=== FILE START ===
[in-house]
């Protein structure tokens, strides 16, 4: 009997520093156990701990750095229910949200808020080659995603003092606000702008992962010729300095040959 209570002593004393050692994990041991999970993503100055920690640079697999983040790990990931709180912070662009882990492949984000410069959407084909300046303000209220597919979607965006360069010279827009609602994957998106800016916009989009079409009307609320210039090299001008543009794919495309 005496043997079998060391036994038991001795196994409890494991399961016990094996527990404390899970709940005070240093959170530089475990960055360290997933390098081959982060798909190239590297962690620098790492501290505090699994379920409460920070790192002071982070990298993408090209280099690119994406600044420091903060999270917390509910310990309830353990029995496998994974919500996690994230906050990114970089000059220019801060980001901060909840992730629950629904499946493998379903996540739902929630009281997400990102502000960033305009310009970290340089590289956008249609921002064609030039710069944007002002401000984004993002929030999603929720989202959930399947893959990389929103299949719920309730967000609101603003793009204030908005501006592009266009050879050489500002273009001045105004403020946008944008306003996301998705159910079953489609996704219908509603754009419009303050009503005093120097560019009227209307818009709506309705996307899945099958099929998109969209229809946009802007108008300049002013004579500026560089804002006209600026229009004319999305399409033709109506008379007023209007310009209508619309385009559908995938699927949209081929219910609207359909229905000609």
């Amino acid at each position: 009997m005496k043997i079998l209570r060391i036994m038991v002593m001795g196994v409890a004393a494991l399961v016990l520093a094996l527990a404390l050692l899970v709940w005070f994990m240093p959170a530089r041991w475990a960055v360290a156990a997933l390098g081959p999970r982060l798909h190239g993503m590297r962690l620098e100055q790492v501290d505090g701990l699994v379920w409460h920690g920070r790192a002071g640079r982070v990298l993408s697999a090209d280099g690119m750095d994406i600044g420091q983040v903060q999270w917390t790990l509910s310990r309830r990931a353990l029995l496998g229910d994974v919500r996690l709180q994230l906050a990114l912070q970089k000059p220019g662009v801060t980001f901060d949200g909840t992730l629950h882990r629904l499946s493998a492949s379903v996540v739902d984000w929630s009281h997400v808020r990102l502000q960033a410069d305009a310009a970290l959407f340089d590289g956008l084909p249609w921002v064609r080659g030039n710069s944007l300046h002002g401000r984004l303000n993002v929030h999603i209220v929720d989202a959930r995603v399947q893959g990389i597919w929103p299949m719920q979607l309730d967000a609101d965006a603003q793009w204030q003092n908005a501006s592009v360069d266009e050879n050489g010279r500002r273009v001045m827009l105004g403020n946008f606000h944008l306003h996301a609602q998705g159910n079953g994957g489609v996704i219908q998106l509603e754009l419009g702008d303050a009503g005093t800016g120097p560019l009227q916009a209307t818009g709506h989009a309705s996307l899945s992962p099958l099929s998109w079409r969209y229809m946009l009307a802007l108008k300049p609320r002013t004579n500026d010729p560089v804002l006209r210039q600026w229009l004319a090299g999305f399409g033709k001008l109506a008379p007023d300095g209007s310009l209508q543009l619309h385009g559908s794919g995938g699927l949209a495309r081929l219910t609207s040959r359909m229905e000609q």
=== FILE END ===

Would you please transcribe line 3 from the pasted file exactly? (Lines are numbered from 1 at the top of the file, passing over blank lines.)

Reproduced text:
């Amino acid at each position: 009997m005496k043997i079998l209570r060391i036994m038991v002593m001795g196994v409890a004393a494991l399961v016990l520093a094996l527990a404390l050692l899970v709940w005070f994990m240093p959170a530089r041991w475990a960055v360290a156990a997933l390098g081959p999970r982060l798909h190239g993503m590297r962690l620098e100055q790492v501290d505090g701990l699994v379920w409460h920690g920070r790192a002071g640079r982070v990298l993408s697999a090209d280099g690119m750095d994406i600044g420091q983040v903060q999270w917390t790990l509910s310990r309830r990931a353990l029995l496998g229910d994974v919500r996690l709180q994230l906050a990114l912070q970089k000059p220019g662009v801060t980001f901060d949200g909840t992730l629950h882990r629904l499946s493998a492949s379903v996540v739902d984000w929630s009281h997400v808020r990102l502000q960033a410069d305009a310009a970290l959407f340089d590289g956008l084909p249609w921002v064609r080659g030039n710069s944007l300046h002002g401000r984004l303000n993002v929030h999603i209220v929720d989202a959930r995603v399947q893959g990389i597919w929103p299949m719920q979607l309730d967000a609101d965006a603003q793009w204030q003092n908005a501006s592009v360069d266009e050879n050489g010279r500002r273009v001045m827009l105004g403020n946008f606000h944008l306003h996301a609602q998705g159910n079953g994957g489609v996704i219908q998106l509603e754009l419009g702008d303050a009503g005093t800016g120097p560019l009227q916009a209307t818009g709506h989009a309705s996307l899945s992962p099958l099929s998109w079409r969209y229809m946009l009307a802007l108008k300049p609320r002013t004579n500026d010729p560089v804002l006209r210039q600026w229009l004319a090299g999305f399409g033709k001008l109506a008379p007023d300095g209007s310009l209508q543009l619309h385009g559908s794919g995938g699927l949209a495309r081929l219910t609207s040959r359909m229905e000609q």